Death in Lacquer Red
For fans of the Dorothy Martin mystery series, you already know what to expect: an interesting amateur sleuth, great descriptions, and a satisfying mystery. DEATH IN LACQUER RED is Jeanne M. Dams's latest mystery is set in South Bend, Indiana as the 20th century begins and it introduces amateur sleuth Hilda Johansson.
I have never read Ms. Dams before and I do not ordinarily choose to read books set in the past. But, I have an open mind, and DEATH IN LACQUER rewarded my willingness to read something different.
Hilda Johansson, makes a charming amateur sleuth who captures your interest from the beginning. Hilda is a lovely young Swedish woman who works as a maid in the Studebaker family household. She and her two sisters and one brother are working in America in order to bring the rest of their family here. Hilda has a strong personality with a keen curiosity and sense of fair play; it is these characteristics that get her into trouble and lead her to solve a murder.
After a date with handsome Irish fireman Patrick Cavanaugh, Hilda discovers the dead body of a woman on the Studebaker property. The woman's face has been beaten unrecognizable, but her red lacquer jacket ultimately identifies her. She is the sister of the Studebaker's wealthy neighbor, Judge Harper. Miss Harper has been a missionary in China and only recently left because of the Boxer Rebellion. The authorities immediately assume that one of the few Chinese immigrants in South Bend is the killer. Either that or Hilda herself.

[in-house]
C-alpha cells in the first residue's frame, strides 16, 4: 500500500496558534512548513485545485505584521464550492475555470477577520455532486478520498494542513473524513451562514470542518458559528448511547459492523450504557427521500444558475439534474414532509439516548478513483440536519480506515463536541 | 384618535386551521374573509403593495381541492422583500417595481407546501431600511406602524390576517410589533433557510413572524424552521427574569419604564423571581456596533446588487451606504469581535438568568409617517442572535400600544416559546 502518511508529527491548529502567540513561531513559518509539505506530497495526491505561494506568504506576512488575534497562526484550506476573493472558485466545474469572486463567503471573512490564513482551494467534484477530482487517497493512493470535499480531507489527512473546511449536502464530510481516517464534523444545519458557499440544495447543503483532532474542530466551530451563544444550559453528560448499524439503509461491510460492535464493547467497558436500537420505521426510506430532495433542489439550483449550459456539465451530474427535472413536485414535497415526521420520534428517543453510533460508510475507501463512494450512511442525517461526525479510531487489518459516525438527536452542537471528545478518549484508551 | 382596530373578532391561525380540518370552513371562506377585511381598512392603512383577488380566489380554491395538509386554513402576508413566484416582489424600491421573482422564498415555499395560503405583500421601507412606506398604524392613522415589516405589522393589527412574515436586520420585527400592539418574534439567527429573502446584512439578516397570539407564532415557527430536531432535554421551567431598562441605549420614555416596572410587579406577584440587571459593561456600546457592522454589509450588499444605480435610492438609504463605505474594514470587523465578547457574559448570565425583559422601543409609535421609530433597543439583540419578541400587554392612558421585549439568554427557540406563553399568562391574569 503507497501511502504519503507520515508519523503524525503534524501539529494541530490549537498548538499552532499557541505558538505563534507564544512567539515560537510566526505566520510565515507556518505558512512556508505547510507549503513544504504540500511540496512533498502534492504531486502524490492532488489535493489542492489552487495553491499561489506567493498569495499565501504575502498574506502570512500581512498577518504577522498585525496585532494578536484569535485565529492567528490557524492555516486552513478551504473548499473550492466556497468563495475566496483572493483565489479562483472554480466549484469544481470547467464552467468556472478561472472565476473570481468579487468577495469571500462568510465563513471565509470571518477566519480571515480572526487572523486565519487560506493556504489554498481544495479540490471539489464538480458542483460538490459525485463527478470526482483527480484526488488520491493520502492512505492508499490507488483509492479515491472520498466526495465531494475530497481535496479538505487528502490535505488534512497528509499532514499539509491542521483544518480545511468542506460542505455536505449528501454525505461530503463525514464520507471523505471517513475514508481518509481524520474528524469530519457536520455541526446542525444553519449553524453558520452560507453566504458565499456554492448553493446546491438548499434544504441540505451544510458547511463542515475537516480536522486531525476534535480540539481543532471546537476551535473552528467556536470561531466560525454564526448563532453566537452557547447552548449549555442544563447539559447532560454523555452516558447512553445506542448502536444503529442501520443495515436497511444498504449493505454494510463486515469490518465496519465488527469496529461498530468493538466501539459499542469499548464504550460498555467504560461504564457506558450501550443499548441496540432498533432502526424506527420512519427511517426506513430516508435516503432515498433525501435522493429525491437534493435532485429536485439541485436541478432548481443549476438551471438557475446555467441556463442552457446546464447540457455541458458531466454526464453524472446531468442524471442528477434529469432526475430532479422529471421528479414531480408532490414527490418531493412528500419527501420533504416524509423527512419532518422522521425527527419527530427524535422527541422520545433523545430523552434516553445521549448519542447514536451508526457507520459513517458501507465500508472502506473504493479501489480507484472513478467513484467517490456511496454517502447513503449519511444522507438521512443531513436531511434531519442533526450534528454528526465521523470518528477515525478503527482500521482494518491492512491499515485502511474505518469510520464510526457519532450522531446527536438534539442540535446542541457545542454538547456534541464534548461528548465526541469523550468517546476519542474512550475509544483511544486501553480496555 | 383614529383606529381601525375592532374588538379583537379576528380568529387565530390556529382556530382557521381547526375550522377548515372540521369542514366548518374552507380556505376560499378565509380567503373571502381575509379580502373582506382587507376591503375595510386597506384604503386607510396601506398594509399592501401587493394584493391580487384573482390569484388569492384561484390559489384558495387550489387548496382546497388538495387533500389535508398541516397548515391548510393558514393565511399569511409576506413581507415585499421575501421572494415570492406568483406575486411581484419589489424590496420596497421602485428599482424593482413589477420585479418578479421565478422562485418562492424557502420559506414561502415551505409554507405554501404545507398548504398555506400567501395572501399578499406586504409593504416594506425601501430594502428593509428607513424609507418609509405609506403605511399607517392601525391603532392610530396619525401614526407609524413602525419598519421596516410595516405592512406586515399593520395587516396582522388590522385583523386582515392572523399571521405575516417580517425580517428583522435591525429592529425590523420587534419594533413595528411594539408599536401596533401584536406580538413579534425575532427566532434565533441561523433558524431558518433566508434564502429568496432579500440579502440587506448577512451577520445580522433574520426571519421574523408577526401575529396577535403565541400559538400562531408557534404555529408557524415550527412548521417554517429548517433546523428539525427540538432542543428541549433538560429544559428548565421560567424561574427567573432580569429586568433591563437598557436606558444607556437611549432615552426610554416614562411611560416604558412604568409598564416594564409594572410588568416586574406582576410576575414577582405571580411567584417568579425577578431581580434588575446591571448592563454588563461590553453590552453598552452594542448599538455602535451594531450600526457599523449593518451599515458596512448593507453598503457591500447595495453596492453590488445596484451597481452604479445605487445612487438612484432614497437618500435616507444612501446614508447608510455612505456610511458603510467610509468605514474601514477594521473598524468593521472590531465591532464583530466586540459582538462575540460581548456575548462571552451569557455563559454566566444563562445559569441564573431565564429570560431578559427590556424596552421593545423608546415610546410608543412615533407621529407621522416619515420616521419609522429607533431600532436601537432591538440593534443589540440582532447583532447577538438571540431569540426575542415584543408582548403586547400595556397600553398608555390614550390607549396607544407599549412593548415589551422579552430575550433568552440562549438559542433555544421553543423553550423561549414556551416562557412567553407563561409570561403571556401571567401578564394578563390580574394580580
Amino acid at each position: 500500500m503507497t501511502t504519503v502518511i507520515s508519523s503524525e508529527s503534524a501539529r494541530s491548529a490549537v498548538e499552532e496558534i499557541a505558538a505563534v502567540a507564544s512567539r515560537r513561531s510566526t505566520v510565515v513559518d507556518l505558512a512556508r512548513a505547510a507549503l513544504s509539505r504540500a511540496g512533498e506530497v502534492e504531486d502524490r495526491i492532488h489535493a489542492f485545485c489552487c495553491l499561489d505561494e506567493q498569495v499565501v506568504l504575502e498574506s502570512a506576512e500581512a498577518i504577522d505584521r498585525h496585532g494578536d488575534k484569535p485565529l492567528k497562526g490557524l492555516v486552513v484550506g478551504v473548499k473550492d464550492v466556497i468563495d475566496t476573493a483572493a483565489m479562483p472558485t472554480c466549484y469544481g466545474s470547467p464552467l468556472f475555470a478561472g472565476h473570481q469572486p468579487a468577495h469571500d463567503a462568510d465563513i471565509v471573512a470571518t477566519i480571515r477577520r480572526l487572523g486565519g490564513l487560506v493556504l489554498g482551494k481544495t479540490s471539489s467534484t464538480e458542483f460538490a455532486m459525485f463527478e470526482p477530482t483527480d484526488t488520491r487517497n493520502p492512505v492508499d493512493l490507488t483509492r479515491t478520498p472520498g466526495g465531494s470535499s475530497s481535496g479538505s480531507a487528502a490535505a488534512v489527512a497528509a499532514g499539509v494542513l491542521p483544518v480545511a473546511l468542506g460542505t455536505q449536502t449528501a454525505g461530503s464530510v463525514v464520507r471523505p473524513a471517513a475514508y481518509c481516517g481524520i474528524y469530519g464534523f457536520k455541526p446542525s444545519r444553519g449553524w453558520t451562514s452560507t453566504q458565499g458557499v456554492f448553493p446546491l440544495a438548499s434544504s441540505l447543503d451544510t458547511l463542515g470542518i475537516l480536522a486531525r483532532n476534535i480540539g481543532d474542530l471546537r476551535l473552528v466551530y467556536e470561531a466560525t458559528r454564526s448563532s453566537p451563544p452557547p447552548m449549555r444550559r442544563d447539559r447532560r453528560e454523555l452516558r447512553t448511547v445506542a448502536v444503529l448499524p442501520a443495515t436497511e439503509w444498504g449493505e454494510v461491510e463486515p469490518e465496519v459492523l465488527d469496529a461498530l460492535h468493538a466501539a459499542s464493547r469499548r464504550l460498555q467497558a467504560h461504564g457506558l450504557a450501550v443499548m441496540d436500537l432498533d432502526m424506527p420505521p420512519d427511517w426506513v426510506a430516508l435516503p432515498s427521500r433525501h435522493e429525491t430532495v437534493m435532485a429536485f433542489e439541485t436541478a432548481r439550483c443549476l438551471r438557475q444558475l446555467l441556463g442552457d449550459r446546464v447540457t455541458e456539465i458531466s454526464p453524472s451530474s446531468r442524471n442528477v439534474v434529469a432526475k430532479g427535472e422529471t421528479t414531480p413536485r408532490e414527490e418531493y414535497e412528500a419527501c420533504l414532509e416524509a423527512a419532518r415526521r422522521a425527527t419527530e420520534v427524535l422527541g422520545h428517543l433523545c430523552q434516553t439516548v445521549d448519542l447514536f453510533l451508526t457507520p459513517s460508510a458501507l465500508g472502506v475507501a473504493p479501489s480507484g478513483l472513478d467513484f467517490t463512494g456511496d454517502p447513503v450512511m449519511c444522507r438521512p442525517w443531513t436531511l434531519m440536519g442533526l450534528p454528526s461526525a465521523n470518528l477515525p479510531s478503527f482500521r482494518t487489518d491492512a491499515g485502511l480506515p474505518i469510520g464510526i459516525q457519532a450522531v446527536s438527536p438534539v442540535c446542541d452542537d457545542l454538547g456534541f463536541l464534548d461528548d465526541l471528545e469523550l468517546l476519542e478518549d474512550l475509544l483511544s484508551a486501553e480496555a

After being questioned by the local police, Hilda becomes convinced that the authorities are more interested in a quick arrest than justice. She also fears that the police will only focus on immigrant suspects, rather than look into the victim's wealthy family. This infuriates Hilda's sense of fair play and goes completely contrary to her sense of American justice. Fearing that she may be suspected of killing Miss Harper purely because she is an immigrant, Hilda decides to find the real killer herself.
Hilda becomes convinced that Judge Harper is the real killer and sets out to get the evidence to prove this. She engages the help of the servants of neighboring families and her friend Norah, also a servant in the Studebaker household, to reconstruct Miss Harper's last day. She also breaks into the Harper family law office, hides the Chinese man police suspect of committing the crime, leaks a story to the newspaper and treks across town to interview a nun and priest at Notre Dame Cathedral.
The book ends in an exciting showdown that not only puts Hilda's job at risk, but her life and Norah's as well.
Ms. Dams does a wonderful job of creating the feel of South Bend, Indiana in the 1900s. Her descriptions of the dress, weather, furnishings, and households take the reader back to another time and place. She has chosen perfect little quotes to start each chapter that not only fit in with the subject of the chapter but also help keep the reader grounded in the feel of history.
She has created a vivid cast of supporting characters for Hilda to play upon: Mr. Williamson is her stern yet understanding boss, Norah is her colorful Irish best friend, the Studebakers are a prominent yet kind family, and Patrick has a playful personality and obviously genuine affection for Hilda. There are times when the many different dialects tend to slow down the dialog, and a couple of minor situations are a bit hard to believe; but DEATH IN LACQUER RED is so well crafted and Hilda is so engaging that I was completely hooked and wanted to see how Ms. Dams tied up everything in the end.
Reviewed by Michelle Calabro Hubbard on April 1, 2001